“A man who police said was burglarizing a shed behind a Dallas home was fatally shot after being confronted by the homeowner,” according to Fox4 News. Police said this happened just before 11pm. Police were called our for a welfare check and found a man shot to death inside a car that had crashed into another vehicle. They followed the blood trail back to the home of Luis Solis-Cuevas and determined that Solis-Cuevas had shot the burglar. Strangely the police then decided to arrest Mr. Solis-Cuevas and charge him with manslaughter for “recklessly” firing his gun.
This makes little-to-no sense. Let’s start with Mr. Solis-Cuevas’s obvious defense: defense of property.
Defense of Property
Texas law permits an owner in lawful possession of property to use force to protect that property if the owner reasonably believes force is immediately necessary to prevent or terminate another’s trespass or interference with the property. The owner can use deadly force to protect the property when they reasonably believe deadly force is immediately necessary to prevent the other’s commission of arson, burglary, robbery, aggravated robbery, theft during the nighttime, or criminal mischief during the nighttime as long as the owner reasonably believes the property can’t be protected or recovered by other means or if using of non-deadly force would expose the owner or someone another to substantial risk of death or serious bodily injury. An owner is even allowed to use deadly force to prevent someone who is fleeing immediately after committing burglary, robbery, aggravated robbery, or theft during the nighttime from escaping with the property.
So if Mr. Solis-Cuevas discovered the man in his shed just before 11pm (nighttime) committing, about to commit burglary or theft and Mr. Solis-Cuevas reasonably believed deadly force was immediately necessary to prevent the crime, his actions were legally justified. Even if the man was running away with his property, Mr. Solis-Cuevas would’ve been legally justified to shoot the man in the back if he thought the property couldn’t be recovered any other way or that trying something less than deadly force would put him or anyone else in risk of death or serious bodily injury.
Defense of property clearly seems to apply here, but that’s not the only oddity here. Let’s also look at the police’s chosen criminal charge, manslaughter.
In Texas, a person commits manslaughter if they recklessly cause the death of an individual. Under Texas law, a person acts recklessly with respect to circumstances surrounding his conduct or the result of his conduct when he is aware of but consciously disregards a substantial and unjustifiable risk that the circumstances exist or the result will occur. The risk must be of such a nature and degree that its disregard constitutes a gross deviation from the standard of care that an ordinary person would exercise under all the circumstances as viewed from the actor’s standpoint.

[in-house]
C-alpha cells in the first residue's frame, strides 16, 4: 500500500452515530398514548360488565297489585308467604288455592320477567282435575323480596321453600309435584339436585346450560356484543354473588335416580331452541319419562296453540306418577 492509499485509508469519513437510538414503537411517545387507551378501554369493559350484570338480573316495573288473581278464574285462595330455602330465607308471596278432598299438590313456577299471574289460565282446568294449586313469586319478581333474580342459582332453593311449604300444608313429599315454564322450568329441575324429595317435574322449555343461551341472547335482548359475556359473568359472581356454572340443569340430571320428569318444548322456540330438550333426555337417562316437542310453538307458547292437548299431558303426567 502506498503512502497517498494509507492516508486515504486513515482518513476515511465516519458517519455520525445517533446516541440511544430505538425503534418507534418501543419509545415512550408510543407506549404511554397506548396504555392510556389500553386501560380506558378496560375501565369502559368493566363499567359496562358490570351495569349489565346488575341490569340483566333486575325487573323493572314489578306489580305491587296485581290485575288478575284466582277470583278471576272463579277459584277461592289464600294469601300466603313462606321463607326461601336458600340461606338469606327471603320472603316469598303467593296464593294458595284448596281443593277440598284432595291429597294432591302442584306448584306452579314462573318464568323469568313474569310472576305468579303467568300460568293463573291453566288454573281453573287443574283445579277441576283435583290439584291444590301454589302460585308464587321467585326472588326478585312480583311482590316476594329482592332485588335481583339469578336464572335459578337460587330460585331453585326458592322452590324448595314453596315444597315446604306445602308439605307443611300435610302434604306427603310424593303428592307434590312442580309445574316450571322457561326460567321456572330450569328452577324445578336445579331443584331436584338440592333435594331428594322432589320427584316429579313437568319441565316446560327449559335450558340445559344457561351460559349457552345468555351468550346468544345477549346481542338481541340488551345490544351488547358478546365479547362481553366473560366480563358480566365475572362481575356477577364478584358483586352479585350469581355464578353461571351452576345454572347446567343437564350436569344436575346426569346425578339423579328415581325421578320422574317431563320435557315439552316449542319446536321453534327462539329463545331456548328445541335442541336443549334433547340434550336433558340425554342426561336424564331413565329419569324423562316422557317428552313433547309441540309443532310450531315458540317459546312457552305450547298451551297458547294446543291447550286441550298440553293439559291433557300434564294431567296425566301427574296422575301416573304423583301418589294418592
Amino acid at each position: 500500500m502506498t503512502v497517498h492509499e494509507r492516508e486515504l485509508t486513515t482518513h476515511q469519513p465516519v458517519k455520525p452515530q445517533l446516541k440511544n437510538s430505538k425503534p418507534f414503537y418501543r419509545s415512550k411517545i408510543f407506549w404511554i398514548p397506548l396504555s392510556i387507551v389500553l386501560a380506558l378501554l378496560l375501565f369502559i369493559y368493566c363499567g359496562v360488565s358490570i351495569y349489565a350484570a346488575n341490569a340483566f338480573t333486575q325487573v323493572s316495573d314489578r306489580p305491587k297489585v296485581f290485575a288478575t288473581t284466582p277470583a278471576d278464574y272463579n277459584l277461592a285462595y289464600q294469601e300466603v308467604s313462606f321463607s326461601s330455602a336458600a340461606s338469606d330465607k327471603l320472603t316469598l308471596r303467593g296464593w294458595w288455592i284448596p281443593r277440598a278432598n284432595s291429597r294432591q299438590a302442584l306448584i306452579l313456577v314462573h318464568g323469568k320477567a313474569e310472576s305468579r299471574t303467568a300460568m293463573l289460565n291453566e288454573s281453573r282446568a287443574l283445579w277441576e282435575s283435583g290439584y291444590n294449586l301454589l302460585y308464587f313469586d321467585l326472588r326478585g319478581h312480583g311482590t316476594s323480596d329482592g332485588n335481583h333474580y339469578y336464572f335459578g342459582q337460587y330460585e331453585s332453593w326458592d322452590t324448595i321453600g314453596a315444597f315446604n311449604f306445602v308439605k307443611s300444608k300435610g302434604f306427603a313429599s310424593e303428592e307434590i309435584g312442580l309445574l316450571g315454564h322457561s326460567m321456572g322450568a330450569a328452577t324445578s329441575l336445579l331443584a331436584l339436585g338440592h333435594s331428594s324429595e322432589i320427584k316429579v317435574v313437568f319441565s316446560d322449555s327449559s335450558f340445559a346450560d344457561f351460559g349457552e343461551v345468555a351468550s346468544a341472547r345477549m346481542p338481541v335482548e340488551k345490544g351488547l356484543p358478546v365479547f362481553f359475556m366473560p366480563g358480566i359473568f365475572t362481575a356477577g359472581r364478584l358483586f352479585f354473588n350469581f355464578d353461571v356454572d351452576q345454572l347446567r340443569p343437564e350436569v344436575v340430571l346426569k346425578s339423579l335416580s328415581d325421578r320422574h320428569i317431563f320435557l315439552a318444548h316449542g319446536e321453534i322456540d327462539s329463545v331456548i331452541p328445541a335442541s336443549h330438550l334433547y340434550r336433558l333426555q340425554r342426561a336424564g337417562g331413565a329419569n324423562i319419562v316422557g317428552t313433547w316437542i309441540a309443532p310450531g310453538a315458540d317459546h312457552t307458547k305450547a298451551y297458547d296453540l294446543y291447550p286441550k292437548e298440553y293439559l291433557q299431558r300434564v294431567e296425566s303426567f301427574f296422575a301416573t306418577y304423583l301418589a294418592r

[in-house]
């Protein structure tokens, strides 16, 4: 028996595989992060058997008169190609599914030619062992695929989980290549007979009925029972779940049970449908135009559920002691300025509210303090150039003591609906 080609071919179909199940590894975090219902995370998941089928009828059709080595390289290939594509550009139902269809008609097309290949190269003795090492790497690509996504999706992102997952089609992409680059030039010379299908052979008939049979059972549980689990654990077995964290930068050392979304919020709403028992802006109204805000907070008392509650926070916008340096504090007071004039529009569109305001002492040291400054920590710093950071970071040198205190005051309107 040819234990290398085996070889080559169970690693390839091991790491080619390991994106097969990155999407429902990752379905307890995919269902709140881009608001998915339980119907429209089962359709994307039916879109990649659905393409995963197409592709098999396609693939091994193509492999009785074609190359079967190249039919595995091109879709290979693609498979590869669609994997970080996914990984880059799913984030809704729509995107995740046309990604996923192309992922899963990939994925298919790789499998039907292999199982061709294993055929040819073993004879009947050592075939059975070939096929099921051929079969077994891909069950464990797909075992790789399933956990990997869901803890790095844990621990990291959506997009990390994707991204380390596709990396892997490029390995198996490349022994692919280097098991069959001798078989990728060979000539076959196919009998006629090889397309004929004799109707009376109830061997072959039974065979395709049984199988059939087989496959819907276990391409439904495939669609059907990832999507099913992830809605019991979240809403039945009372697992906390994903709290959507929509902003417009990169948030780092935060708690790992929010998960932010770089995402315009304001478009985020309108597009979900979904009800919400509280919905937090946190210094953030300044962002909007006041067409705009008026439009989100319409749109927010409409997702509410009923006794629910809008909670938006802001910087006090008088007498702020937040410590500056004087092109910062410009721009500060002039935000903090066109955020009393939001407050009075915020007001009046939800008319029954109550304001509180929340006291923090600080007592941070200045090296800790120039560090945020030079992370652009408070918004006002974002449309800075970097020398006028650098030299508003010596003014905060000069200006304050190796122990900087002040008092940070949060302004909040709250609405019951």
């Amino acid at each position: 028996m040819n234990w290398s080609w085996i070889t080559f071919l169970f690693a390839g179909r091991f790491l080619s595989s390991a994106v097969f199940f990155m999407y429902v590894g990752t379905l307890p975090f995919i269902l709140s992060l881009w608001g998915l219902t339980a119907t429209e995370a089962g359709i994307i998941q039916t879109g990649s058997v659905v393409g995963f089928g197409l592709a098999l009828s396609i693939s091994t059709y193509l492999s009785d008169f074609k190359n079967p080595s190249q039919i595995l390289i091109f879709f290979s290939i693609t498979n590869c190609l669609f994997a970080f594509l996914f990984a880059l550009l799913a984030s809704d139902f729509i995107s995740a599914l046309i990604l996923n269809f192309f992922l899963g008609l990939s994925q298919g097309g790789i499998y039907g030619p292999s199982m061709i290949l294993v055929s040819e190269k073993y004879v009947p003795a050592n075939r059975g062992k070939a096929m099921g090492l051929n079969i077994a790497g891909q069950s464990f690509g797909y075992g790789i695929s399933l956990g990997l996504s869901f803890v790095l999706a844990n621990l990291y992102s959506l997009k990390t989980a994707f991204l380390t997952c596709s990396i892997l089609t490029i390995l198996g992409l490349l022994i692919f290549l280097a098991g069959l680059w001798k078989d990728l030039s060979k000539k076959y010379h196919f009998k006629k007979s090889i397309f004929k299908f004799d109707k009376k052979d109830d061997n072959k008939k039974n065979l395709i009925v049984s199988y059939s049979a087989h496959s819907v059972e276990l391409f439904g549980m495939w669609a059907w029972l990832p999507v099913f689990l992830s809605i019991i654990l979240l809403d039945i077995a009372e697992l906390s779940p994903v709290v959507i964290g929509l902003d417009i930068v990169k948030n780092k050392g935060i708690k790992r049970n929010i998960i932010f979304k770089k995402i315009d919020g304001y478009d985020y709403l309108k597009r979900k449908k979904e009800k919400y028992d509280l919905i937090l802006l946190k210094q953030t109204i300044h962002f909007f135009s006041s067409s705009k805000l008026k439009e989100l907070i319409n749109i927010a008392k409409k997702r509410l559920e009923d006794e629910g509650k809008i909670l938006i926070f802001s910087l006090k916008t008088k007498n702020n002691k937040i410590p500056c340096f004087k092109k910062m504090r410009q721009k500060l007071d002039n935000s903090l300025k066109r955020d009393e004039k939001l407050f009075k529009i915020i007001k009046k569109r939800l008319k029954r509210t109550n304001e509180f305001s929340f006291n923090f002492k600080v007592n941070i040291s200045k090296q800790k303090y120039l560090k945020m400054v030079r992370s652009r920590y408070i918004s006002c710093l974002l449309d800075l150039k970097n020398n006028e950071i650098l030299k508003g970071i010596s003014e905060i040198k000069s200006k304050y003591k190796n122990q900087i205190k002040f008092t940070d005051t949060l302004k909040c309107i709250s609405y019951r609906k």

Putting aside the question of whether Mr. Solis-Cuevas was legally justified to shoot the burglar, manslaughter as a charge doesn’t make any sense. Recklessness applies to the action that caused the burglar’s death (the shooting of the gun). Assuming Mr. Solis-Cuevas meant to shoot the gun at the man, his decision to shoot was intentional, which would make the proper criminal charge murder (murder is intentionally or knowingly causing the death of another). If Mr. Solis-Cuevas intended to just wound the burglar by shooting him but ended up killing him instead, the correct charge would still be murder (murder also includes intending to cause serious bodily injury and committing an act clearly dangerous to human life that causes the person’s death).
This case brings to mind the Amber Guyger murder case (the killing of Botham Jean in his own apartment). In that case there was also a discussion over whether the shooter’s actions were reckless and should amount to a manslaighter charge or intentional and should result in a murder charge. In that case the prosecution properly decided that the correct criminal charge was murder because the shooter’s causing of the death – by shooting a gun at him – was intentional, knowing, or at least an act clearly dangerous to human life. Then it’s the jury’s job to decide if a defense of justification (in that case self defense, in this case possibly defense of property) would apply.
Misapplication of the Law
The police’s decision to arrest Mr. Solis-Cuevas for manslaughter because he “recklessly” fired his gun is baffling. Obviously all the facts have to come out, but based on what’s released thus far I cannot see how manslaughter would ever be the proper charge. This feels like a continuation of a disturbing trend. Amber Guyger was also initially charged with manslaughter. Police felt like her decision to shoot was reckless, so they charged her with manslaughter. But the decision is not what determines the charge, it’s the mental state (intentional, knowing, reckless, negligent) behind the action (to shoot). When someone intentionally shoots to kill another believing that by doing so they’re defending themselves, their home, or a third party, if they are going to be criminally charged, the proper charge is murder because the causing of the death was intentional. If the police believe that shooting to kill wasn’t immediately necessary under the law, that’s an argument over whether the shooter has a justification defense like self defense or defense of property. You don’t mismash the intent with the defense and say the shooter’s actions in some nebulous sense were reckless so they’re being charged with manslaughter.
This is going to have to play out. Personally I don’t see how defense of property isn’t going to be a problem in any prosecution of Mr. Solis-Cuevas, but we shall see. My bigger concern from a broader standpoint is the misapplication of the law in such a serious context.View All Blogs